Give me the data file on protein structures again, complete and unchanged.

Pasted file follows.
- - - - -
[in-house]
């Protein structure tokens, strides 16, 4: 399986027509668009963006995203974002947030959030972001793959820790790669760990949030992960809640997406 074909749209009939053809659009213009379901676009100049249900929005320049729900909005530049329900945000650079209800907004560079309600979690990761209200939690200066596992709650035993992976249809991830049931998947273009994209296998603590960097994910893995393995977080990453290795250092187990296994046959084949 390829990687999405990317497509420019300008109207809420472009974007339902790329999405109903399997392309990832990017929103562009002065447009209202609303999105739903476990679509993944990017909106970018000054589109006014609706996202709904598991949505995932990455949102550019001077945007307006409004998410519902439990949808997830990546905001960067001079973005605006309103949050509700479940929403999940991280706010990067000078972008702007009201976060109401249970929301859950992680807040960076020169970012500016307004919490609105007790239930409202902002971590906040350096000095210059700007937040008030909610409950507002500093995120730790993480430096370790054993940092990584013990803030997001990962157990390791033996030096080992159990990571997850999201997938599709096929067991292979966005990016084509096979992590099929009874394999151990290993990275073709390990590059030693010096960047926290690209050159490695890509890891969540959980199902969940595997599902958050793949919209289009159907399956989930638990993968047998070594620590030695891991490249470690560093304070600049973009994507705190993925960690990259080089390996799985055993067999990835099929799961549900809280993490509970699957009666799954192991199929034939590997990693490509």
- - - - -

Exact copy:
[in-house]
């Protein structure tokens, strides 16, 4: 399986027509668009963006995203974002947030959030972001793959820790790669760990949030992960809640997406 074909749209009939053809659009213009379901676009100049249900929005320049729900909005530049329900945000650079209800907004560079309600979690990761209200939690200066596992709650035993992976249809991830049931998947273009994209296998603590960097994910893995393995977080990453290795250092187990296994046959084949 390829990687999405990317497509420019300008109207809420472009974007339902790329999405109903399997392309990832990017929103562009002065447009209202609303999105739903476990679509993944990017909106970018000054589109006014609706996202709904598991949505995932990455949102550019001077945007307006409004998410519902439990949808997830990546905001960067001079973005605006309103949050509700479940929403999940991280706010990067000078972008702007009201976060109401249970929301859950992680807040960076020169970012500016307004919490609105007790239930409202902002971590906040350096000095210059700007937040008030909610409950507002500093995120730790993480430096370790054993940092990584013990803030997001990962157990390791033996030096080992159990990571997850999201997938599709096929067991292979966005990016084509096979992590099929009874394999151990290993990275073709390990590059030693010096960047926290690209050159490695890509890891969540959980199902969940595997599902958050793949919209289009159907399956989930638990993968047998070594620590030695891991490249470690560093304070600049973009994507705190993925960690990259080089390996799985055993067999990835099929799961549900809280993490509970699957009666799954192991199929034939590997990693490509």